By Peter Nez
“I have almost no words anymore watching this,” defending singles champion Roger Federer said about the Isner-Mahut match on court 18. “It’s beyond anything I’ve ever seen and could imagine. I don’t know how their bodies must feel the next day, the next week, the next month. This is incredible tennis.”
I don’t think I have ever heard a broadcasting team, with the likes of zany Brad Gilbert, and Mr. Hello! Patrick McEnroe, scramble for words harder than they did today on day three of Wimbledon to describe the match etched in history between Frenchman Nicolas Mahut, wiry, goofy faced, and grass savvy, against the giant from the south, American Bulldog John Isner. A match that just wouldn’t end, and as I am writing this is going into the eighth hour, tied 30-30 in the fifth set at 41-42 in favor of the 6’9” Isner. This has ceased to be an epic, a battle, a clash of warriors, a feud between unwavering wills, it has now become, as it is tied now, with Mahut holding at 42-42 in the fifth set, a ridiculous labyrinth of surreal proportions bordering on an overdone farce; the groundhog day of tennis, where the clock moves forward, and scoreboards shift numerical value, but the players are locked in psychological time warfare with physical impediments all brushed aside. These guys aren’t playing for a spot in the third round anymore, but for immortality.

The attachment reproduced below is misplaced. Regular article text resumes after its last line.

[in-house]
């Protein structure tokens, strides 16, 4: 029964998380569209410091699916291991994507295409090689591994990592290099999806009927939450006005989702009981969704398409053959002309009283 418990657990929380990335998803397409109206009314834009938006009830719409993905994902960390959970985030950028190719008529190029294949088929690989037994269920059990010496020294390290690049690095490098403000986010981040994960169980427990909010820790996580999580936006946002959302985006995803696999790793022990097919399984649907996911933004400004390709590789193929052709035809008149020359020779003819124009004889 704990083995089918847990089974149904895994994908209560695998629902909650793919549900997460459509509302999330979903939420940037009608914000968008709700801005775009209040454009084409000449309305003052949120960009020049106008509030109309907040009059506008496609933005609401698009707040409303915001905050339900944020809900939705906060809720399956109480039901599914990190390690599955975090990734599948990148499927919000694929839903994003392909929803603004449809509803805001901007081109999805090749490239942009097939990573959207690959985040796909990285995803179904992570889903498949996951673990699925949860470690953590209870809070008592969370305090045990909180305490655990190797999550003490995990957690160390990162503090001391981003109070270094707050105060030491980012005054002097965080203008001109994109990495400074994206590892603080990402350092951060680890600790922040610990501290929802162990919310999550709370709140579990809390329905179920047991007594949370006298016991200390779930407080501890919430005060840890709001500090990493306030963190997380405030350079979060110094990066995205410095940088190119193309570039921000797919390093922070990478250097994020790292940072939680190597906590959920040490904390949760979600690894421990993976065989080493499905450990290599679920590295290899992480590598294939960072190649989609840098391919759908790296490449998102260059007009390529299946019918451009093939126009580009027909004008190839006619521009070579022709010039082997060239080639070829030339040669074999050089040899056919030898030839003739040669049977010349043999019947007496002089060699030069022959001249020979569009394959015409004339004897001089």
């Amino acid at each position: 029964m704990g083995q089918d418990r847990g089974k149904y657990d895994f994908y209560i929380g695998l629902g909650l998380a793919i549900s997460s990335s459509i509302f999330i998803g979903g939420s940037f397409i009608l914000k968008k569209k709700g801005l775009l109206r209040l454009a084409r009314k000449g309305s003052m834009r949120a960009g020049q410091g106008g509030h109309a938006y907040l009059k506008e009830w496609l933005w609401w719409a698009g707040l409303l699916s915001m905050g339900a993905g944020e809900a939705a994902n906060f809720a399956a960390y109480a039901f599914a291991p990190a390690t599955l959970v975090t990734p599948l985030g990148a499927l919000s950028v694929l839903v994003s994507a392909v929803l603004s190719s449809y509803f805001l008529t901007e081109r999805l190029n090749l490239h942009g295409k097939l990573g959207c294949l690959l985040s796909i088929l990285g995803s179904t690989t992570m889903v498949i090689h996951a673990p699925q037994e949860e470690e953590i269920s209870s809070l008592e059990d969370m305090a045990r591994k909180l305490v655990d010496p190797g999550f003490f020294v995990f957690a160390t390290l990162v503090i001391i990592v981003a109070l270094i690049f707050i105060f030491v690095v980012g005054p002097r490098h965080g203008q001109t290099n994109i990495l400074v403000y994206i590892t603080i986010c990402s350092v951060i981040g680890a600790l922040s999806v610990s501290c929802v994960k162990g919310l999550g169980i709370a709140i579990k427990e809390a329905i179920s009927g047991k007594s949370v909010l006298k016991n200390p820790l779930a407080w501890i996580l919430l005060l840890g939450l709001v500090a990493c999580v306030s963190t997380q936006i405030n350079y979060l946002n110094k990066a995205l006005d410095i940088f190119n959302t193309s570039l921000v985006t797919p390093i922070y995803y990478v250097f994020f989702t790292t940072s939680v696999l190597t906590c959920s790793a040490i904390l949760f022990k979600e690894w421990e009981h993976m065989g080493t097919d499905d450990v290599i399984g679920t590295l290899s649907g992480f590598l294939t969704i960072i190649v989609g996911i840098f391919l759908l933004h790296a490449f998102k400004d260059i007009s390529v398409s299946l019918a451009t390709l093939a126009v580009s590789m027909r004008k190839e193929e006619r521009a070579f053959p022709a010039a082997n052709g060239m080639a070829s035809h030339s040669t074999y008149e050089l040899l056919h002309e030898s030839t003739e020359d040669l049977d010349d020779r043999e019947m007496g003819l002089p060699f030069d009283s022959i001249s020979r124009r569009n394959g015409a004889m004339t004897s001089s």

Their play was suspended due to darkness the day before, after the fourth set, but nobody could’ve anticipated this… play suspended yet again at 59-all in the fifth, with much trepidation on both players parts (maybe more so with Isner, who looked like he wanted to continue), after 7 hours and 6 minutes of play in the fifth set alone on day three. Mahut first addressed the fading light issue, but Isner, who looked ready to collapse a few times, sluggishly agreed and the longest match in tennis history has a possibility of going even longer. “This will never happen again,” Isner said in his post-postponement interview. I think it’s safe to say that truer words were never spoken.
Shattering every known record in Wimbledon and tennis history combined, the two immortals are due first on court 18 Thursday. What is going to be the final score? What will the engraved stats procure at the end of it all? Who will end up winning? Is there actually a winner and a loser in a match like this? A match unlike any match in sports history; a contest that defies categorization. Well, you know where I’ll be first thing in the morning. The question is will I have to call in sick for work?